Life & choices


The year is 2077 AD. Where did all the years go? Now you are suddenly 90 years old sitting in a nursing home. You have plenty of time to reflect upon your life.

This is roughly how most of us end up. Did we do what we thought important/right? Or only what other people thought was important? Did we avoid tough decisions?

I have spent many years of my life being in a workplace totally draining me of energy. Last week I stumbled upon this eternally relevant/current list. The list of five things dying people wish they had done differently in their lives.

These five things are:

1) Courage to live a life true to themselves

2) Less work

3) Courage to express their feelings

4) More time with friends

5) The courage to have fun and do things that make you happy

The list is developed by Nurse Bronnie Ware. It all started with a blog post in 2009 that became an internet sensation. This inspired her to write a book called ‘The Top Five Regrets of the Dying’.

I find the list to be a good reminder to stay in the present, not just letting the days pass away.

The years just went

In my own case, I can say this much that I stayed in a workplace for too many years, which basically did nothing for me. What it did ‘give’ me was plenty of pestering hours, an eternal effort to get my flex time to fit and endless speculation about how I could escape and what I then had to do for a living…

Being in a wrong place (whether it is in a relationship, a workplace or something else that does not feel right) gives rise to anxiety, self-hatred and ennui. I have been there myself; it felt almost like life was a punishment or some kind of test. All because I forced myself to go to work, every day for over 25 years in a workplace that felt like a prison.

One of my colleagues said to me:

– Then go find something else…

Which is a very easy thing to say. I have always been in doubt about what I really wanted to do and I have never enjoyed the structured way of living that follows with a 37-hour business week. The issues I have would probably follow me around anyway.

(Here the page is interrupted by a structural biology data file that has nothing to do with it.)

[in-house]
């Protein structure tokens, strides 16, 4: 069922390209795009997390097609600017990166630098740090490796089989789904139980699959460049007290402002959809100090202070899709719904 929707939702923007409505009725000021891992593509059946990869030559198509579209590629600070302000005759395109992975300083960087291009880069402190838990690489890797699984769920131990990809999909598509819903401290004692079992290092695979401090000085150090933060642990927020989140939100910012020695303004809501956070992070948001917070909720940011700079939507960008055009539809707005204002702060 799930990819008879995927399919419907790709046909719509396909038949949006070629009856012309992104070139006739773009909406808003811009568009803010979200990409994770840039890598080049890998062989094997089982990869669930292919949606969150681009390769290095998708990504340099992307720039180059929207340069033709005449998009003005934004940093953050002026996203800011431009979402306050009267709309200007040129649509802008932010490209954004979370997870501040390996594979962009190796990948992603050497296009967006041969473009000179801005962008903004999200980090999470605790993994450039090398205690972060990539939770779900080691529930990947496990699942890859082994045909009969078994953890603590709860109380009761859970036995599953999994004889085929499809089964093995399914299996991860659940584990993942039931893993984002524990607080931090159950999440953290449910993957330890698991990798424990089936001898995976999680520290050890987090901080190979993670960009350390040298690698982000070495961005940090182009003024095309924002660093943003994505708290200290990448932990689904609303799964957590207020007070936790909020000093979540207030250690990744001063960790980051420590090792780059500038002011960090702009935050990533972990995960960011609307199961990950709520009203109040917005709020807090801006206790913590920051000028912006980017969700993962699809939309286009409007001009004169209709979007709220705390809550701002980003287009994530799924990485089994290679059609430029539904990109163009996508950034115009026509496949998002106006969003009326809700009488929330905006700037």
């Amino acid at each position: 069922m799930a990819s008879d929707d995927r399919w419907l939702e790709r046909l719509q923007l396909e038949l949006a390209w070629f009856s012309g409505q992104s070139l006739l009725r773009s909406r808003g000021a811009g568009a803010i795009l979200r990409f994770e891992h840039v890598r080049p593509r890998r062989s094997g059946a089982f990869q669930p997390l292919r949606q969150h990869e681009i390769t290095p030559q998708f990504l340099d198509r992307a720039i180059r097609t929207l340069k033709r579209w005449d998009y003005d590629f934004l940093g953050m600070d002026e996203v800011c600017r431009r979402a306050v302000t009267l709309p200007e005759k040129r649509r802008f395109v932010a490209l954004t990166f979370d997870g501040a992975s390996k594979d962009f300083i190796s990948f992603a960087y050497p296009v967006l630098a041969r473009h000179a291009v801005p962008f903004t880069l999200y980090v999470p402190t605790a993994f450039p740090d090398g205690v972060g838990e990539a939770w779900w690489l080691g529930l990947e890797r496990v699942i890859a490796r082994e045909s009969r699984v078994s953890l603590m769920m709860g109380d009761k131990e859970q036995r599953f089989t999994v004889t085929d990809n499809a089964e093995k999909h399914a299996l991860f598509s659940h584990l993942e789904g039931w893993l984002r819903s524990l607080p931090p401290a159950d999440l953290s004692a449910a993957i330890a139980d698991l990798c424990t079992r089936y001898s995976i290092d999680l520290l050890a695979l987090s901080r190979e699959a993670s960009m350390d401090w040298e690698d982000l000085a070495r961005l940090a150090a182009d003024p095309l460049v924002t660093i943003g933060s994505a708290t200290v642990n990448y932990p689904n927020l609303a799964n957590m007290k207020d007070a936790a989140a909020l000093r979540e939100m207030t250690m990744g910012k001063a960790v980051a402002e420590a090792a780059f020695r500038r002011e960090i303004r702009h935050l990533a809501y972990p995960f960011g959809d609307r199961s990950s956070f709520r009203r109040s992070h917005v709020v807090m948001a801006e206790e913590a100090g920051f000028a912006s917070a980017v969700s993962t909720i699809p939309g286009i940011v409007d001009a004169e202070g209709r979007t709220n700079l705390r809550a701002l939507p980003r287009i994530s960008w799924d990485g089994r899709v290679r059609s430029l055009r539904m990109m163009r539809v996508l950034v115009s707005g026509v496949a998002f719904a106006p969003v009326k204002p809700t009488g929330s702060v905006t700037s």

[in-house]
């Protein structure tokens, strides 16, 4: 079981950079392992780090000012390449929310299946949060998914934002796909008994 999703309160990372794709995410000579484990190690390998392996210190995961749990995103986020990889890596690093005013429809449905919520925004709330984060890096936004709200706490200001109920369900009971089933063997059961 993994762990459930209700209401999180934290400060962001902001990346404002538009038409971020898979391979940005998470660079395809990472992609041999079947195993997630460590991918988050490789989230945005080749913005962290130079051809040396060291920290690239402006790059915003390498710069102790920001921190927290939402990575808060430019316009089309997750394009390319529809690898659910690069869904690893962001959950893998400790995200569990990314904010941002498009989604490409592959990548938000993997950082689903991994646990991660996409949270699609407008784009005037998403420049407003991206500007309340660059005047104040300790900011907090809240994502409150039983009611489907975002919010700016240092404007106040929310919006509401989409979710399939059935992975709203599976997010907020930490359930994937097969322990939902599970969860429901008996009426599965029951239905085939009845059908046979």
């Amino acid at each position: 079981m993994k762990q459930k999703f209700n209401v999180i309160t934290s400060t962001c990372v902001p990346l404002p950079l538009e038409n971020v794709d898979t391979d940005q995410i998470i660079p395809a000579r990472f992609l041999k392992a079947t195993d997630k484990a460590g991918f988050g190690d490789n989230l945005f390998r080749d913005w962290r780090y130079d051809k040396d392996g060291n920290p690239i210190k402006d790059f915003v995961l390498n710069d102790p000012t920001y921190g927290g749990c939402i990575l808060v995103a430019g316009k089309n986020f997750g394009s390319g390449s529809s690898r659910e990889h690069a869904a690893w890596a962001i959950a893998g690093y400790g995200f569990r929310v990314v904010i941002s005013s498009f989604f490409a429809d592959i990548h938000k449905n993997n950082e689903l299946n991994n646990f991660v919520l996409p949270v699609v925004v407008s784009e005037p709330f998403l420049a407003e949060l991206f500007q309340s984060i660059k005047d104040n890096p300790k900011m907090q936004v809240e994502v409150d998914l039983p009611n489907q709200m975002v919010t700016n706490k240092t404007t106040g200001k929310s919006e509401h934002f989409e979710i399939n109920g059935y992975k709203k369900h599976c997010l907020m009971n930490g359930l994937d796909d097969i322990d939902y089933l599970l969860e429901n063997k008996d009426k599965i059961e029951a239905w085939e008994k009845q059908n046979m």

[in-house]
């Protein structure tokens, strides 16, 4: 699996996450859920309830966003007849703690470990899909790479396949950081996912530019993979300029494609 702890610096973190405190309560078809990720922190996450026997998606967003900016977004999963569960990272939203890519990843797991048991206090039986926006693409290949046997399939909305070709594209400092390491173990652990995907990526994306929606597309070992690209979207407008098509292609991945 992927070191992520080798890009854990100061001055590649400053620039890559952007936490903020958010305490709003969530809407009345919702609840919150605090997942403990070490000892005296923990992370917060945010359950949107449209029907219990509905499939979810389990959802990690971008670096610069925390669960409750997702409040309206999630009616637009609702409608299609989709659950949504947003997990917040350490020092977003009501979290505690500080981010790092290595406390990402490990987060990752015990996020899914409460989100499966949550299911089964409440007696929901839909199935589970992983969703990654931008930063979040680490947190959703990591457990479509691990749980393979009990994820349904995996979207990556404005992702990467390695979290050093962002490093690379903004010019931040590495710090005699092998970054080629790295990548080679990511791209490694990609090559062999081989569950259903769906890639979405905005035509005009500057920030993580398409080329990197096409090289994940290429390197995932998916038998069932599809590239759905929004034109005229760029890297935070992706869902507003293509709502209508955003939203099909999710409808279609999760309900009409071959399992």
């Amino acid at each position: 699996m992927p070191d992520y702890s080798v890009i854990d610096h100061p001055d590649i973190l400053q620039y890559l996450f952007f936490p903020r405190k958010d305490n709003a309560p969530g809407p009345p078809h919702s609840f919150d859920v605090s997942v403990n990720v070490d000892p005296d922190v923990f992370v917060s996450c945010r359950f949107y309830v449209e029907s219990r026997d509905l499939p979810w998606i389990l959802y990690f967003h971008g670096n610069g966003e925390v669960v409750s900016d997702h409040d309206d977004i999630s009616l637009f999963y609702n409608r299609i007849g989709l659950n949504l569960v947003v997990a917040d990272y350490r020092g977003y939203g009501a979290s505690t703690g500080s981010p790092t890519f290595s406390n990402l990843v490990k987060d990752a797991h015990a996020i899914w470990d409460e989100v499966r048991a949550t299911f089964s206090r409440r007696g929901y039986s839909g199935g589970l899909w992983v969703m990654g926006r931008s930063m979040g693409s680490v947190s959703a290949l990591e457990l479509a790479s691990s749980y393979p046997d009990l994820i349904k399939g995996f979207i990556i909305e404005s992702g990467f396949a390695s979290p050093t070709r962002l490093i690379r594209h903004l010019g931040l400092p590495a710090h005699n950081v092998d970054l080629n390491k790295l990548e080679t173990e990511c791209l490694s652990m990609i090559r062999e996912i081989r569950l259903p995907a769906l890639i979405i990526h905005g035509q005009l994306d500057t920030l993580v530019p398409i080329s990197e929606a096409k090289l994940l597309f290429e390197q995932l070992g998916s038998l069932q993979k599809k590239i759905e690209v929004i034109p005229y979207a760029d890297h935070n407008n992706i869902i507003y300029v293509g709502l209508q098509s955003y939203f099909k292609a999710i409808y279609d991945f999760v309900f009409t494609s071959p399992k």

Of course, these are only my personal problems, but maybe the workplace as well as the general development in our society, demands that people adjust themselves to fit society instead of the other way around. Society must be adjusted to fit the people and all the different individuals that we are.


The five most important things

Nurse and blogger Bronnie Ware wrote the following on her blog in 2009:

‘I was with them for the last three to twelve weeks of their lives. Each experienced a variety of emotions, as expected, denial, fear, anger, remorse, more denial and eventually acceptance. When questioned about any regrets they had or anything they would do differently, common themes surfaced again and again’.

1. I wish I’d had the courage to live a life true to myself, not the life others expected of me.

This was the most common regret of all. When people realise that their life is almost over and look back clearly on it, it is easy to see how many dreams have gone unfulfilled. Most people had not honoured even a half of their dreams and had to die knowing that it was due to choices they had made, or not made.

2. I wish I didn’t work so hard.

This came from every male patient that I nursed. They missed their children’s youth and their partner’s companionship. Women also spoke of this regret. But as most were from an older generation, many of the female patients had not been breadwinners. All of the men I nursed deeply regretted spending so much of their lives on the treadmill of a work existence.

3. I wish I’d had the courage to express my feelings.

Many people suppressed their feelings in order to keep peace with others. As a result, they settled for a mediocre existence and never became who they were truly capable of becoming.

We cannot control the reactions of others. However, although people may initially react when you change the way you are by speaking honestly, in the end it raises the relationship to a whole new and healthier level.

4. I wish I had stayed in touch with my friends.

Often they would not truly realise the full benefits of old friends until their dying weeks. Many had become so caught up in their own lives that they had let golden friendships slip by over the years.

5. I wish that I had let myself be happier.

This is a surprisingly common one. Many did not realise until the end that happiness is a choice. They had stayed stuck in old patterns and habits. Fear of change had them pretending to others, and to their selves, that they were content. When deep within, they longed to laugh properly and have silliness in their life again.

When you are on your deathbed, what others think of you is a long way from your mind.

So how to live life in a different way?

I myself try to focus on good things and to laugh much more. After all those years in a workplace I did not enjoy, I will spend the rest of my life living in a different way. I will take the list with me and I will be using it actively. It gives me the confidence to try to be the person that I am, and to remind me not to live life a certain way.

But to try and live life ‘the Lili-way’…

This post is also available in: daDansk (Danish)

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